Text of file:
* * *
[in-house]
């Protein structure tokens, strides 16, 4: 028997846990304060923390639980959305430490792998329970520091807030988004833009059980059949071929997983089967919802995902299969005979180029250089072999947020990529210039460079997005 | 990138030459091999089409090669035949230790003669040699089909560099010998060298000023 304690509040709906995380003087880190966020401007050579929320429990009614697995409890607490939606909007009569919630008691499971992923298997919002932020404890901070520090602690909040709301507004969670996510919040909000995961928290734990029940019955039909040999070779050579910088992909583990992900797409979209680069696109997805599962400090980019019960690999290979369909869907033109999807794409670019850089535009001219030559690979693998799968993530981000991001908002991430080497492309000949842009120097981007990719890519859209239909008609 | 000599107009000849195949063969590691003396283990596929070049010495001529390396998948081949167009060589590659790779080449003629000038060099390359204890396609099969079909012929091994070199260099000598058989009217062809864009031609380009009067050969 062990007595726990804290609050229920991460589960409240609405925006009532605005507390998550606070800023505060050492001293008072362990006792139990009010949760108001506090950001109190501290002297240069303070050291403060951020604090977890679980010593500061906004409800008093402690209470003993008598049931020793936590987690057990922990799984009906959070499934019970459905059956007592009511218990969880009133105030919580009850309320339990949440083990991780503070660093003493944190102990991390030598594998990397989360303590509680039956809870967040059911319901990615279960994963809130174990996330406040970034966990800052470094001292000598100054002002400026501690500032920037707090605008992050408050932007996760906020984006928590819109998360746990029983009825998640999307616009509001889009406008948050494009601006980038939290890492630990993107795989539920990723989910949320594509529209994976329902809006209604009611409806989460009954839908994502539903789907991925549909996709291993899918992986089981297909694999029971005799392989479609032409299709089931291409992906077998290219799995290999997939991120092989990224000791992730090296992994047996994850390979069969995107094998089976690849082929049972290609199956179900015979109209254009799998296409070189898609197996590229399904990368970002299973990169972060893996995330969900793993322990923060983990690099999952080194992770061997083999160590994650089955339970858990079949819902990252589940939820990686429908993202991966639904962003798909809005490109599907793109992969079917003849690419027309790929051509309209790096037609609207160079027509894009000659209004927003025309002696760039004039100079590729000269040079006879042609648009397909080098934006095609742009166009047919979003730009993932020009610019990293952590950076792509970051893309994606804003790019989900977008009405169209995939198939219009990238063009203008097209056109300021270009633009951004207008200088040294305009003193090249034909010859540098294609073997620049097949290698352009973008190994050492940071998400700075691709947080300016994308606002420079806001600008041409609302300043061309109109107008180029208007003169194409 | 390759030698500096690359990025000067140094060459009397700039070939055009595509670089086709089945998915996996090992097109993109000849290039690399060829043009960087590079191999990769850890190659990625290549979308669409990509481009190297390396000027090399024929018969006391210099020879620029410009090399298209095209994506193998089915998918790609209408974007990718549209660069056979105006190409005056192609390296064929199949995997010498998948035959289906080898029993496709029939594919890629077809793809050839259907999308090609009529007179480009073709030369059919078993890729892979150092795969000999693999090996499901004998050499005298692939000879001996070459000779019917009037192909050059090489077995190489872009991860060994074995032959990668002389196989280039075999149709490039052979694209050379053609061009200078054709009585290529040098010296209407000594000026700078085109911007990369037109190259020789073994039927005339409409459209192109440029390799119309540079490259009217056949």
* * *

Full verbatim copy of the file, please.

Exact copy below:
[in-house]
């Protein structure tokens, strides 16, 4: 028997846990304060923390639980959305430490792998329970520091807030988004833009059980059949071929997983089967919802995902299969005979180029250089072999947020990529210039460079997005 | 990138030459091999089409090669035949230790003669040699089909560099010998060298000023 304690509040709906995380003087880190966020401007050579929320429990009614697995409890607490939606909007009569919630008691499971992923298997919002932020404890901070520090602690909040709301507004969670996510919040909000995961928290734990029940019955039909040999070779050579910088992909583990992900797409979209680069696109997805599962400090980019019960690999290979369909869907033109999807794409670019850089535009001219030559690979693998799968993530981000991001908002991430080497492309000949842009120097981007990719890519859209239909008609 | 000599107009000849195949063969590691003396283990596929070049010495001529390396998948081949167009060589590659790779080449003629000038060099390359204890396609099969079909012929091994070199260099000598058989009217062809864009031609380009009067050969 062990007595726990804290609050229920991460589960409240609405925006009532605005507390998550606070800023505060050492001293008072362990006792139990009010949760108001506090950001109190501290002297240069303070050291403060951020604090977890679980010593500061906004409800008093402690209470003993008598049931020793936590987690057990922990799984009906959070499934019970459905059956007592009511218990969880009133105030919580009850309320339990949440083990991780503070660093003493944190102990991390030598594998990397989360303590509680039956809870967040059911319901990615279960994963809130174990996330406040970034966990800052470094001292000598100054002002400026501690500032920037707090605008992050408050932007996760906020984006928590819109998360746990029983009825998640999307616009509001889009406008948050494009601006980038939290890492630990993107795989539920990723989910949320594509529209994976329902809006209604009611409806989460009954839908994502539903789907991925549909996709291993899918992986089981297909694999029971005799392989479609032409299709089931291409992906077998290219799995290999997939991120092989990224000791992730090296992994047996994850390979069969995107094998089976690849082929049972290609199956179900015979109209254009799998296409070189898609197996590229399904990368970002299973990169972060893996995330969900793993322990923060983990690099999952080194992770061997083999160590994650089955339970858990079949819902990252589940939820990686429908993202991966639904962003798909809005490109599907793109992969079917003849690419027309790929051509309209790096037609609207160079027509894009000659209004927003025309002696760039004039100079590729000269040079006879042609648009397909080098934006095609742009166009047919979003730009993932020009610019990293952590950076792509970051893309994606804003790019989900977008009405169209995939198939219009990238063009203008097209056109300021270009633009951004207008200088040294305009003193090249034909010859540098294609073997620049097949290698352009973008190994050492940071998400700075691709947080300016994308606002420079806001600008041409609302300043061309109109107008180029208007003169194409 | 390759030698500096690359990025000067140094060459009397700039070939055009595509670089086709089945998915996996090992097109993109000849290039690399060829043009960087590079191999990769850890190659990625290549979308669409990509481009190297390396000027090399024929018969006391210099020879620029410009090399298209095209994506193998089915998918790609209408974007990718549209660069056979105006190409005056192609390296064929199949995997010498998948035959289906080898029993496709029939594919890629077809793809050839259907999308090609009529007179480009073709030369059919078993890729892979150092795969000999693999090996499901004998050499005298692939000879001996070459000779019917009037192909050059090489077995190489872009991860060994074995032959990668002389196989280039075999149709490039052979694209050379053609061009200078054709009585290529040098010296209407000594000026700078085109911007990369037109190259020789073994039927005339409409459209192109440029390799119309540079490259009217056949």